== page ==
A new “Earth Dharma” post by Jill S. Schneiderman about the earthquakes that have been unsettling North America’s eastern shore.
It’s been an eventful couple of weeks here on the eastern edge of the North American continent, despite the fact that we are situated in the middle and therefore relatively stable portion—speaking tectonically—of the North American lithospheric plate.
I felt the 5.8 magnitude Virginia quake on August 23 while sitting in a flimsy camp chair perched on Precambrian bedrock just inches above the ground surface in western Massachusetts. As readers of reports after that quake will know, the old and rigid rocks of the east coast of North America propagate seismic waves very efficiently so this geologic event was felt hundreds of miles away from the epicenter.
Just a few days later, the approach of and preparations for Hurricane Irene truncated the opportunity to marvel at the fact that Earth shook in surprising places. These were two different kinds of earth events: the earlier one a phenomenon of the solid earth possibly rebounding from the melting of Pleistocene ice sheets and the latter, a spectacle produced by the interactions of hydrosphere and atmosphere in the Anthropocene. They had in common the vast spatial scales that are an every day matter for planet Earth. Fortunately casualties among the living were few and we can be grateful for that. Nonetheless this planetary activity serves as a reminder that the earth is alive, and like any living being, deserves compassionate attention.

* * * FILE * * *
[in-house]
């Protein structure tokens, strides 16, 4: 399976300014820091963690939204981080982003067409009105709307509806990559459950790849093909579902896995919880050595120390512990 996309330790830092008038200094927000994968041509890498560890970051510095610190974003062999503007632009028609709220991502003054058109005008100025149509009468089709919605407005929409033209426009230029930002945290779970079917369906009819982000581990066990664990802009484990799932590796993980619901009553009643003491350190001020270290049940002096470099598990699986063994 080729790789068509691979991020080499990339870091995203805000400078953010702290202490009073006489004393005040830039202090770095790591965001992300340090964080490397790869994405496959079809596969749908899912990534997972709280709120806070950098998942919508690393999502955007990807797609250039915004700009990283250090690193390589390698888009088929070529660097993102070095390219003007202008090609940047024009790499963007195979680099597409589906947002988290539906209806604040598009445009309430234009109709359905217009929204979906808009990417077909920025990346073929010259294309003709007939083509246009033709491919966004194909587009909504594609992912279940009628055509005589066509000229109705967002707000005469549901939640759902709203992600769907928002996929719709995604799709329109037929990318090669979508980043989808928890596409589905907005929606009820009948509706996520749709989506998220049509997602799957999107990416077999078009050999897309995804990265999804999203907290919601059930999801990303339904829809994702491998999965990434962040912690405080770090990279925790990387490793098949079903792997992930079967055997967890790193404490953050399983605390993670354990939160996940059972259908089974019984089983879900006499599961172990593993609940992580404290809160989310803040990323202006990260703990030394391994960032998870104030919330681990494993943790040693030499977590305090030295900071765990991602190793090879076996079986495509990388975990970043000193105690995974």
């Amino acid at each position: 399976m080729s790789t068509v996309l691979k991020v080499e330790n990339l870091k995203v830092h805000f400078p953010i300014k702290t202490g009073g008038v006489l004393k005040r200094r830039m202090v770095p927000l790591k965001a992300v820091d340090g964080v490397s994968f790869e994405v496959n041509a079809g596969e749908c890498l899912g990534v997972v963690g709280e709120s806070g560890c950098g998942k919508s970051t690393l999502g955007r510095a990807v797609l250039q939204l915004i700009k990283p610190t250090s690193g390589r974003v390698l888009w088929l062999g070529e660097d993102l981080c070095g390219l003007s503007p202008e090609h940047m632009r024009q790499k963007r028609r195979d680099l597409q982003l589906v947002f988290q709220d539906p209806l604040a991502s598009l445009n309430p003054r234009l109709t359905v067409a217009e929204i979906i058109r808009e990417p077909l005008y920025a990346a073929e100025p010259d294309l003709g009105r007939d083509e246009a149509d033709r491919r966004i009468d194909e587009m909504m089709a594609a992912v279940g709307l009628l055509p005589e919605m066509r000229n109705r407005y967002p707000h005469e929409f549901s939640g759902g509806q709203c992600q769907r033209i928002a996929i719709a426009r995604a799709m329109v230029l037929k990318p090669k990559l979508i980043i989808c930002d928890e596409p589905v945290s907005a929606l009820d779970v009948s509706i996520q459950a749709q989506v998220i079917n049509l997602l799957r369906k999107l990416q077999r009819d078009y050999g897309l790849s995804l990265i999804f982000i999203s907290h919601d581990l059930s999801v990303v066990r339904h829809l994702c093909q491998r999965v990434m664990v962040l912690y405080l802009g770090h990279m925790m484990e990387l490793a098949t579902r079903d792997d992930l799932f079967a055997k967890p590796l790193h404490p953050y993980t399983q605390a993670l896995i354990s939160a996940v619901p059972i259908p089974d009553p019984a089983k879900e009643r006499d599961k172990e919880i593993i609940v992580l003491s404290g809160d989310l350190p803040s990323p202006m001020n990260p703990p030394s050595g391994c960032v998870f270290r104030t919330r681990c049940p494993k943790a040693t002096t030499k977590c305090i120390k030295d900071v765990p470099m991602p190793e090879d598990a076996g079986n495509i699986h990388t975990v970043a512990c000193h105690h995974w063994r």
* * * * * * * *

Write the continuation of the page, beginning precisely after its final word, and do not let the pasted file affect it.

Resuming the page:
Aropos of these events, I recently finished a one-day sit with Larry Rosenberg at the Cambridge Insight Meditation Center. Larry’s instructions, very helpful on the cushion, are useful to me now as I reflect on the earth’s dynamism in preparation for my introductory earth science course. Seasoned meditators will relate to Larry’s instructions: to be present rather than to wallow in an unchangeable past or become lost in an uncertain future.
His words have a direct geological analog in the famous saying by James Hutton, considered the founder of geology, the earth shows “no vestige of a beginning,–no prospect of an end.” Hutton penned the words in an attempt to convey to a populace yet unacquainted with radiometric dating what he believed to be the vastly ancient age of Earth. But after sitting with Larry, I also read Hutton’s statement as an invitation to be present in the moment. The Earth’s past is indeed unchangeable and it’s future uncertain. All we can do right now is pay close attention to the communications we receive from this living planet.